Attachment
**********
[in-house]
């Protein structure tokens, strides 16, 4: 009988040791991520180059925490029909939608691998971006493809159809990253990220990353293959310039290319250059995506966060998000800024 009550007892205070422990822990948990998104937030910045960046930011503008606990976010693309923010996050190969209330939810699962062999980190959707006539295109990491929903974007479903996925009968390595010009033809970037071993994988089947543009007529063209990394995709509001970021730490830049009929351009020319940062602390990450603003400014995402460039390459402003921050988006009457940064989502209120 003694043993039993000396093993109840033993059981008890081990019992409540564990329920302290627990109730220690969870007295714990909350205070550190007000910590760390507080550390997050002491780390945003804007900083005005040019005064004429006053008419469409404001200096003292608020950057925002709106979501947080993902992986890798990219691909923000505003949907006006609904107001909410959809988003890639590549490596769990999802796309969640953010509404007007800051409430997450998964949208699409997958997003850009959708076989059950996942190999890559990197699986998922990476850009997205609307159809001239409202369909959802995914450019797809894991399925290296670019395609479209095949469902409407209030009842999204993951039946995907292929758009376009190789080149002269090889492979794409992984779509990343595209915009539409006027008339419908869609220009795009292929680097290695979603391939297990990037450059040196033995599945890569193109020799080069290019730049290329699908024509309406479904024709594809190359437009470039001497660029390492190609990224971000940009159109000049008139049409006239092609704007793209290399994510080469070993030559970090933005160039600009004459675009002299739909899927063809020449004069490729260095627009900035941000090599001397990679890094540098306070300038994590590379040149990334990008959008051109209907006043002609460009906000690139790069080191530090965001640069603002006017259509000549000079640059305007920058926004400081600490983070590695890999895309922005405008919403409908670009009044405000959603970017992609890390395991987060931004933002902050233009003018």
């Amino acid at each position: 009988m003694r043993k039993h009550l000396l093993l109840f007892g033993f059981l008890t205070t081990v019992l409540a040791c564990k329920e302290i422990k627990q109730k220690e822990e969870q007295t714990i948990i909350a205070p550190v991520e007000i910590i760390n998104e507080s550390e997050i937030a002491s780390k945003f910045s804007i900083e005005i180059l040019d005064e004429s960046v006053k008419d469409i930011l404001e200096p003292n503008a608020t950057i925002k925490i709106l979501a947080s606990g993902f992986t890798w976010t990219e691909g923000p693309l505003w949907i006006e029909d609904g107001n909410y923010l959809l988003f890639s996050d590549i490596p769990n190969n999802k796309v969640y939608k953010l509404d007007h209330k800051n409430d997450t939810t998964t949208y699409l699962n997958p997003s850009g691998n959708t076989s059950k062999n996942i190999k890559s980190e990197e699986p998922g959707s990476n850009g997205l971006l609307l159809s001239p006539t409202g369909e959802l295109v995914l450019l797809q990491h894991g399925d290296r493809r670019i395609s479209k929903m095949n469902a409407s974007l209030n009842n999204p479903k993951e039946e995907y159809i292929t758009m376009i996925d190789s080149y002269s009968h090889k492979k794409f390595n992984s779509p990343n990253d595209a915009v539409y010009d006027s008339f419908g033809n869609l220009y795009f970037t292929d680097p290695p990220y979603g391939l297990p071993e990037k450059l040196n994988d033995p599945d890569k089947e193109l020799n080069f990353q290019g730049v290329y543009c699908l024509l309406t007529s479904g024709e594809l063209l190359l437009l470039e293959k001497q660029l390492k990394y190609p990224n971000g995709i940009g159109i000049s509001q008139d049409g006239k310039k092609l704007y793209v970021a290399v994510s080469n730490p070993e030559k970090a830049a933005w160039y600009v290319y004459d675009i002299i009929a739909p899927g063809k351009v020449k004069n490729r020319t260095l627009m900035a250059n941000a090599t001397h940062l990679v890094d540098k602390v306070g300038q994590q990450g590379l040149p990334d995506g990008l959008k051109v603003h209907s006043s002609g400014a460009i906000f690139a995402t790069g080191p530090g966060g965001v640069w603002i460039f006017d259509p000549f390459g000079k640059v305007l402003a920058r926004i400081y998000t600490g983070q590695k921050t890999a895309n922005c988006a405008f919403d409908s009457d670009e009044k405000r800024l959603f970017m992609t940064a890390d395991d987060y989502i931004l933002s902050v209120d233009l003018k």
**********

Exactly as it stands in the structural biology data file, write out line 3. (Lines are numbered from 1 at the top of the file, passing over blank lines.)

């Amino acid at each position: 009988m003694r043993k039993h009550l000396l093993l109840f007892g033993f059981l008890t205070t081990v019992l409540a040791c564990k329920e302290i422990k627990q109730k220690e822990e969870q007295t714990i948990i909350a205070p550190v991520e007000i910590i760390n998104e507080s550390e997050i937030a002491s780390k945003f910045s804007i900083e005005i180059l040019d005064e004429s960046v006053k008419d469409i930011l404001e200096p003292n503008a608020t950057i925002k925490i709106l979501a947080s606990g993902f992986t890798w976010t990219e691909g923000p693309l505003w949907i006006e029909d609904g107001n909410y923010l959809l988003f890639s996050d590549i490596p769990n190969n999802k796309v969640y939608k953010l509404d007007h209330k800051n409430d997450t939810t998964t949208y699409l699962n997958p997003s850009g691998n959708t076989s059950k062999n996942i190999k890559s980190e990197e699986p998922g959707s990476n850009g997205l971006l609307l159809s001239p006539t409202g369909e959802l295109v995914l450019l797809q990491h894991g399925d290296r493809r670019i395609s479209k929903m095949n469902a409407s974007l209030n009842n999204p479903k993951e039946e995907y159809i292929t758009m376009i996925d190789s080149y002269s009968h090889k492979k794409f390595n992984s779509p990343n990253d595209a915009v539409y010009d006027s008339f419908g033809n869609l220009y795009f970037t292929d680097p290695p990220y979603g391939l297990p071993e990037k450059l040196n994988d033995p599945d890569k089947e193109l020799n080069f990353q290019g730049v290329y543009c699908l024509l309406t007529s479904g024709e594809l063209l190359l437009l470039e293959k001497q660029l390492k990394y190609p990224n971000g995709i940009g159109i000049s509001q008139d049409g006239k310039k092609l704007y793209v970021a290399v994510s080469n730490p070993e030559k970090a830049a933005w160039y600009v290319y004459d675009i002299i009929a739909p899927g063809k351009v020449k004069n490729r020319t260095l627009m900035a250059n941000a090599t001397h940062l990679v890094d540098k602390v306070g300038q994590q990450g590379l040149p990334d995506g990008l959008k051109v603003h209907s006043s002609g400014a460009i906000f690139a995402t790069g080191p530090g966060g965001v640069w603002i460039f006017d259509p000549f390459g000079k640059v305007l402003a920058r926004i400081y998000t600490g983070q590695k921050t890999a895309n922005c988006a405008f919403d409908s009457d670009e009044k405000r800024l959603f970017m992609t940064a890390d395991d987060y989502i931004l933002s902050v209120d233009l003018k």